Music has always been a part of Hanorah’s life. She grew up in Montreal with musician parents who held band practice in the basement—her father is a drummer and her mother a singer—so it made sense that it would be something she is drawn to. But it took some time for her to forge her own musical identity, which started as a way to heal after being sexually assaulted in 2012. In the years following the incident, she slowly began writing as a way to cope and better understand her feelings. Through that process, Hanorah discovered that she was actually composing songs, which not only helped in her own recovery but also spoke to a wider audience once she began performing them.
After appearing on La Voix (Quebec’s version of The Voice) in 2017 and landing a record deal thanks to her powerful vocals and soulful-rock style, Hanorah released her first full-length EP, For the Good Guys and the Bad Guys, in 2019. When the pandemic hit, she had been touring Canada with her band to promote the album. Like the rest of the music community, Hanorah was forced to hunker down and figure out a way forward, so she began writing, working on new songs and trying to come up with ideas on how to keep music—and performance—alive. Her answer came in the form of Montreal-based Huis Clos, an independent cultural media initiative run by Guillaume Gueras and Laura Derrey, who approached her about doing a virtual performance of her entire EP. A passion project with the aim of bringing performance and music into our homes, Huis Clos’ collaboration with Hanorah is just one example of the Canadian music community’s perseverance and resilience. Ahead of the show’s premier, we spoke with Hanorah about her inspiration, finding music and the importance of this particular show.
On her musical influences “As a vocalist, I think it’s already what’s inside of you. I grew up listening to some of the big singers, like Etta James, Aretha Franklin, Ella Fitzgerald, Stevie Wonder, Otis Redding—just really powerful voices that have something to say. I also loved Amy Winehouse and Joss Stone in my teen years. In terms of my musical style, there’s a lot of classic rock and a lot of funk, some jazz—basically whatever’s swirling around in my subconscious is going to come through. I just try to be as honest as possible in my storytelling and sing in a way that makes me feel right. That’s how I find my sound.”
On healing through music “After I was sexually assaulted, I started writing to process what had happened, what it meant, why it happened, what did it say about social issues at large, what did it say about me and my life and how I could move forward. I was writing these poems, and these poems turned into songs, and then I had a flash one day in 2015, three years after the assault. I was living with so much anger and so much hate because of what had happened, and I decided that I wouldn’t carry that for the rest of my life. So I focused on living the best life I could, talking to people, forming a band and choosing these healthier ways to live so I could achieve my goals. I decided that I deserved it.”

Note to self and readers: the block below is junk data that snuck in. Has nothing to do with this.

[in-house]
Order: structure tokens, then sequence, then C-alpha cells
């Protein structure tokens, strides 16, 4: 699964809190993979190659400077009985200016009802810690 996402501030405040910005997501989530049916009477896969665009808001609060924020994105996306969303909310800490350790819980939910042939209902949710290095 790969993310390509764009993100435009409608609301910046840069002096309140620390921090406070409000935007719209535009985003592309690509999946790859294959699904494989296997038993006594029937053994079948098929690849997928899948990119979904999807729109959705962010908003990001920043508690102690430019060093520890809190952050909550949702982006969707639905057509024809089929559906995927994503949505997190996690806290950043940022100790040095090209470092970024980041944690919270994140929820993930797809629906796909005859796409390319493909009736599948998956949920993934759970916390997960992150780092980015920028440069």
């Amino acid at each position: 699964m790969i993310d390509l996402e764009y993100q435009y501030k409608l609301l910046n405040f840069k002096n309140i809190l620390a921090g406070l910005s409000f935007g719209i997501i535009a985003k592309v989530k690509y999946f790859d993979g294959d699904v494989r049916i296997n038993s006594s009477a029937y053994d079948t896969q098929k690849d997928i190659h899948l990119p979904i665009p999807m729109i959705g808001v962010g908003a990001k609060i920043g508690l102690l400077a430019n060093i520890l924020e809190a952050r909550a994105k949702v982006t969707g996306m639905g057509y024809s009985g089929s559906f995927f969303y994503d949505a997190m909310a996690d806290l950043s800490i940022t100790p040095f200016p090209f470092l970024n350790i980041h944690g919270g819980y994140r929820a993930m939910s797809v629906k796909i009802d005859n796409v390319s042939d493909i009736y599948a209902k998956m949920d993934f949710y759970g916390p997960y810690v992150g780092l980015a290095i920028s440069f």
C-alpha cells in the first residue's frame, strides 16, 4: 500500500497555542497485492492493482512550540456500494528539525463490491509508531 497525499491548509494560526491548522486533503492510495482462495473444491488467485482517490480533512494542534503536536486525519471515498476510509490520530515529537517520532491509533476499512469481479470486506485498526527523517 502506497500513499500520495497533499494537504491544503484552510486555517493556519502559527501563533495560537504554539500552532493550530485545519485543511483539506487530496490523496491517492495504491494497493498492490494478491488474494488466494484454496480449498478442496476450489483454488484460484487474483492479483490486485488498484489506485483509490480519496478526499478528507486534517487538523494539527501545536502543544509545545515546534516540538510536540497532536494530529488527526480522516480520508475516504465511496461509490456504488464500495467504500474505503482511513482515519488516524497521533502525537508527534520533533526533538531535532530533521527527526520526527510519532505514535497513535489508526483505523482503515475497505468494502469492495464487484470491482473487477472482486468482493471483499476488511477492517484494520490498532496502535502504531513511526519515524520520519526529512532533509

On the virtual performance “Laura and Guillaume from Huis Clos had the creative vision behind it. They came to me with the idea to shoot at the Centre St Jax, which is this deceptively spacious cathedral in downtown Montreal. Having acrobatic dancers from Le Monastre during our performance was also really special and lent a new layer of meaning to the songs too. They did an incredible job.”
On getting back onstage with her band “It was so good! I’d spent months just writing songs at home and had forgotten that I am a performer too. It was overwhelming at first—I felt a little rusty—but once we got rolling, we were right back in our element. I’m lucky to be so well surrounded, and it meant so much to get onto a stage again. It felt somewhat like a dream. I got to visit with that feeling of letting it all out onstage before the clock struck twelve and I had to face the reality of this pandemic again. It was the opposite of isolation. It was a connection, and I really needed it—I know we all do.”
On the future of live performance “It’s hard to say what the future will look like. I was lucky to get to do this one show, but I’m not sure how sustainable it is to rely on online performances for career momentum or income, especially for up-and-comers. I still hold out hope for the return of traditional in-person concerts. For me, the music comes alive when you’re there with an audience, sharing in the creation of a unique experience together. No two crowds are the same, no two shows can be identical and having a live audience breathes life into me as a performer. It reminds me that I have to own my message.”
Click here to stream Hanorah’s live performance, premiering April 29th at 8 p.m. EST.
For the latest in fashion, beauty and culture, sign up to receive ELLE's daily newsletter.